Has zero-based budgeting been given a second life?
Growth challenges, cost pressure and new competition from the Far East – the challenges for companies seldom come alone. CFOs are therefore faced with a frantic fall of planning. Above all, there is currently a high demand for new methods of efficient and flexible budgeting. An old trend that dates back to the US in the 1970s is reemerging, seemingly right on cue. Back then, Peter Phyrr, a former manager at Texas Instruments, came up with the idea of zero-based budgeting and successfully implemented it in his company.
Start from zero
In zero-based budgeting, the budget is recalculated from scratch every year. All expenditures for the next period must be justified anew. In other words, the planning stage always starts from zero and assumes that every function must be regularly reviewed with regard to its cost and benefit – unlike most common processes in which planning always begins with the current budget. The advantages are obvious: The various budget items are calculated based on the immediate needs of the different departments for the following year and not simply based blindly on the previous year’s budget or expense level. This enables inefficient and rigid structures to be dismantled. The objective is to thoroughly review and justify every planned expenditure so that all budget items are only released and approved if they are indeed required to the given extent.
Sustainable cost management
It may sound simple, but it's actually quite profound. Zero-based budgeting involves far more than simply creating a budget from scratch. ZBB is a circular process with the clear objective of establishing sustainable cost management within the company. This is facilitated by the fact that ZBB is applicable to every type of cost. Whether it be investments, operating expenses, marketing costs or sales expenditures – all corporate items can be rebalanced from scratch. At the same time, a method dating back to the 1970s may obviously have difficulty depicting the complexities of today’s business world. Modern solutions are required so that the ZBB process can be implemented in an efficient, transparent and effective manner.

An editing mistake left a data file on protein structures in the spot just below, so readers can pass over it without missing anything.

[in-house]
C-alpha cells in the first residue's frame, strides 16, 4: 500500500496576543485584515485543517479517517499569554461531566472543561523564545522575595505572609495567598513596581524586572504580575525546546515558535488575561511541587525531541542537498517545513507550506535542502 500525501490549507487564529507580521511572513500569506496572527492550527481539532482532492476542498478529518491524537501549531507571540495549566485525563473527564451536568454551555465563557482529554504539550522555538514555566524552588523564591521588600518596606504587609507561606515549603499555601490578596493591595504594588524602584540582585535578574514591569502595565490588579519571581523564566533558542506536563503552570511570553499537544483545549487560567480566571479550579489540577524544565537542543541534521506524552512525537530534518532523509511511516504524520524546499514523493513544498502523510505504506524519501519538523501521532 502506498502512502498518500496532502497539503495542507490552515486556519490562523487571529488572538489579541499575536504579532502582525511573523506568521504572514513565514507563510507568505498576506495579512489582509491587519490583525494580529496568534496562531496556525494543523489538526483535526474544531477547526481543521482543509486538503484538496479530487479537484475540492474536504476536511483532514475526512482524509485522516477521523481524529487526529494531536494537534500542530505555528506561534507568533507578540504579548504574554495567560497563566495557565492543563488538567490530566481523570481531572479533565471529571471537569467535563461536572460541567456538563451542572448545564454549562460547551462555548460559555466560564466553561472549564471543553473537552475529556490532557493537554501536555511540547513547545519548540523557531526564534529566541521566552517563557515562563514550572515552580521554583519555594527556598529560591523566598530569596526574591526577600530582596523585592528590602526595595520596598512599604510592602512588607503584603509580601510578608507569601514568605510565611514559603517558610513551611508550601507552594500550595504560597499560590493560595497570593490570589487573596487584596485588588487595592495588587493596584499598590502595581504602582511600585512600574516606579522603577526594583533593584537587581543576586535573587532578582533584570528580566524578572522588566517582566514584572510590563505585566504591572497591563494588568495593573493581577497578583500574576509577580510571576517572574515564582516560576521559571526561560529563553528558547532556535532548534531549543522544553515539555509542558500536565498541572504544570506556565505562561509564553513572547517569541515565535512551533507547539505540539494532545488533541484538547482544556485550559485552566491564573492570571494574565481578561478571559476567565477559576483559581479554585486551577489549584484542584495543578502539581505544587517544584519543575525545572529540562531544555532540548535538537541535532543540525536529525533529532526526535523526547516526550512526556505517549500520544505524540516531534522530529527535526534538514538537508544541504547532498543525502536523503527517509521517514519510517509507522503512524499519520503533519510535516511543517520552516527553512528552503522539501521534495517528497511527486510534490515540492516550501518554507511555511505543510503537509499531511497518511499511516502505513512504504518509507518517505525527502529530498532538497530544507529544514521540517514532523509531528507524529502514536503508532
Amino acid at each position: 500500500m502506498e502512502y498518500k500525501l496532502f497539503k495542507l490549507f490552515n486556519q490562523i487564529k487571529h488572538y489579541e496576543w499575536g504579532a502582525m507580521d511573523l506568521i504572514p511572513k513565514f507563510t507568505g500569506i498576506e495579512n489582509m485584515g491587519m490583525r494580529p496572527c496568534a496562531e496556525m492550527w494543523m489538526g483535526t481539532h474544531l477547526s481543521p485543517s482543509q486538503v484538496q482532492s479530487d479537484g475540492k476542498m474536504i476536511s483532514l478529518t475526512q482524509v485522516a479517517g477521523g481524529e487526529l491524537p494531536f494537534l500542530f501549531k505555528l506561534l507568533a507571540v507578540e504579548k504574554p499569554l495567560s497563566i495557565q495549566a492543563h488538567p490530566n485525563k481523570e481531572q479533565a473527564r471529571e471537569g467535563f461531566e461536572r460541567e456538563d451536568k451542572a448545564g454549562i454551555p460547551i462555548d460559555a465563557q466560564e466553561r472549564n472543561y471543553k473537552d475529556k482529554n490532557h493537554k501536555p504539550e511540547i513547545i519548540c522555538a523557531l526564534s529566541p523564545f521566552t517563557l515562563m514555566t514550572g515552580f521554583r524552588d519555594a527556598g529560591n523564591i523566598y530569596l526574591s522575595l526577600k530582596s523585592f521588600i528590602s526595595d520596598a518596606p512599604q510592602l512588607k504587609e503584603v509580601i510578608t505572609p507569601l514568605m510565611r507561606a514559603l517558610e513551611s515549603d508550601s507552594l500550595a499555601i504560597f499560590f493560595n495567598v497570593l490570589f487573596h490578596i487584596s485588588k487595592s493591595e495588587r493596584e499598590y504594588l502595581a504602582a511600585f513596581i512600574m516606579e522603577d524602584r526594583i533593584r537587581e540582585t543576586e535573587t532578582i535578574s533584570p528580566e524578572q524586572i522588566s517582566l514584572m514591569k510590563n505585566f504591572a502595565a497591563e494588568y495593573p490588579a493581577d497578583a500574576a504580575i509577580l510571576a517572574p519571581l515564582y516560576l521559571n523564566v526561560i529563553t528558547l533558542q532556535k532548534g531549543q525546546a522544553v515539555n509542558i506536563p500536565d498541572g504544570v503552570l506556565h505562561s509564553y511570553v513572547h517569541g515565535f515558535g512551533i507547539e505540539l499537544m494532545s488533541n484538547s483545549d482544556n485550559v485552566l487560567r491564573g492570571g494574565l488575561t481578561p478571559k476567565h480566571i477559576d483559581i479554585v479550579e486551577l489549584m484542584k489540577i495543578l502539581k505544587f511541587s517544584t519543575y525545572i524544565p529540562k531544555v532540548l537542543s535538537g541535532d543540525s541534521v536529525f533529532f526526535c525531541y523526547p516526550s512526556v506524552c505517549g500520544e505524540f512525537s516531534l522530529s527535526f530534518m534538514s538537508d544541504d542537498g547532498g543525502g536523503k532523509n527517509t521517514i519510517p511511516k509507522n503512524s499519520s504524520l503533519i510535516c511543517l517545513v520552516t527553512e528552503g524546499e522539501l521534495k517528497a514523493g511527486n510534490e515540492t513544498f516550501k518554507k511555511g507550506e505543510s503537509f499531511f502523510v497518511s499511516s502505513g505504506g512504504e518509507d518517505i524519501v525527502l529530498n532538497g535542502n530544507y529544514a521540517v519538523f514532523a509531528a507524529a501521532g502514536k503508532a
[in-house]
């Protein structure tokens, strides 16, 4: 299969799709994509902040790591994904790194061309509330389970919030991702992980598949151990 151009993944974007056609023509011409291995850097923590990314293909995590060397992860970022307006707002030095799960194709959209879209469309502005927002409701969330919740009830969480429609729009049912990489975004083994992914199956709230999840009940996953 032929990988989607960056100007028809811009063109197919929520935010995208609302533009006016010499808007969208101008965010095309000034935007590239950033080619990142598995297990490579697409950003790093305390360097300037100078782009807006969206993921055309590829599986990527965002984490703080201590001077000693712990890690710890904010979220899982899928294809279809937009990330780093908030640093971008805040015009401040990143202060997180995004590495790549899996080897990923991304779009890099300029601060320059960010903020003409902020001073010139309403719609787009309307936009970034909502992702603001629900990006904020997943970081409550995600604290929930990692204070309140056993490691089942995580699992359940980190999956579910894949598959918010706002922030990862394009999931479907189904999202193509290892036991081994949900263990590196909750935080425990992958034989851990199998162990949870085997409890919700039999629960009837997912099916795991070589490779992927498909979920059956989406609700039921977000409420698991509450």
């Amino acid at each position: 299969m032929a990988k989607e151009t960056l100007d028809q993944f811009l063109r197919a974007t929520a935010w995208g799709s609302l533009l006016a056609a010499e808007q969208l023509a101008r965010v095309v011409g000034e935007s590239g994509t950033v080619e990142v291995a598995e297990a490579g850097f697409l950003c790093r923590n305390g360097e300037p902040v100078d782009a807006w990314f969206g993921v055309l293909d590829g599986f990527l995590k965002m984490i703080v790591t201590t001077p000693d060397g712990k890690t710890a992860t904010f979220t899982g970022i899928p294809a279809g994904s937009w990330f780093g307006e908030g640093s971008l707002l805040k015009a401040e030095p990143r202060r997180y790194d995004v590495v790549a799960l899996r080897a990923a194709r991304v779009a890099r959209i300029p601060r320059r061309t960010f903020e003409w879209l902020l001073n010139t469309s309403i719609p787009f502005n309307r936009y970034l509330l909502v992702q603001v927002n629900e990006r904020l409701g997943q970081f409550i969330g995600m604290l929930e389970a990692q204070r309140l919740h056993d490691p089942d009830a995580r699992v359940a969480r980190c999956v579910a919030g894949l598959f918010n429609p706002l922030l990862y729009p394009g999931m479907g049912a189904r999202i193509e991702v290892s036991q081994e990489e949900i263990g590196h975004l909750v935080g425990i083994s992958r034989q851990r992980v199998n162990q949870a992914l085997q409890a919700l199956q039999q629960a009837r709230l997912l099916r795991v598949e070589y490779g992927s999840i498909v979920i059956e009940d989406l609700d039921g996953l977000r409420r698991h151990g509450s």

Identifying and justifying expenses – a specific example
Let us assume a company in the engineering industry implements zero-based budgeting. This process requires closer scrutiny of costs in the company‘s manufacturing department. The CFO subsequently realizes that the costs of certain components that are used in its end products and have been outsourced to another manufacturer, increase by 5% every year. However, the company has the know-how and technology to manufacture these components in-house. After carefully weighing the positives and negatives, the company determines that it can produce the components less expensively than its external supplier and that it should do so internally.
In the past, the company may have in this case simply blindly increased the budget for purchasing the corresponding components and cleverly disguised the increase. However, by applying zero-based budgeting, it was able to identify potential alternatives and assess whether it would be better to manufacture the parts itself. Cost drivers within departments cannot be identified using the traditional budgeting methods. In contrast, ZBB is a detailed process that aims to unmask and justify expenses. It is important that the costs of the ZBB process themselves always be weighed against the savings, as zero-based budgeting usually involves more time and effort.
Planning tools as the basis for ZBB
It only makes sense to implement ZBB if the entire process can be executed efficiently, transparently and effectively. Planning solutions provide the basis for this, as such analysis tools can be used to identify key demand and cost drivers. These value drivers allow detailed bottom-up sub-plans to be drawn up for sales, material costs, personnel costs, operating expenses and any other relevant expense items that ultimately result in integrated planning. This enables a holistic view of the income statement, balance sheet and cash flow, which are based on ZBB methods and therefore efficiently allocate costs.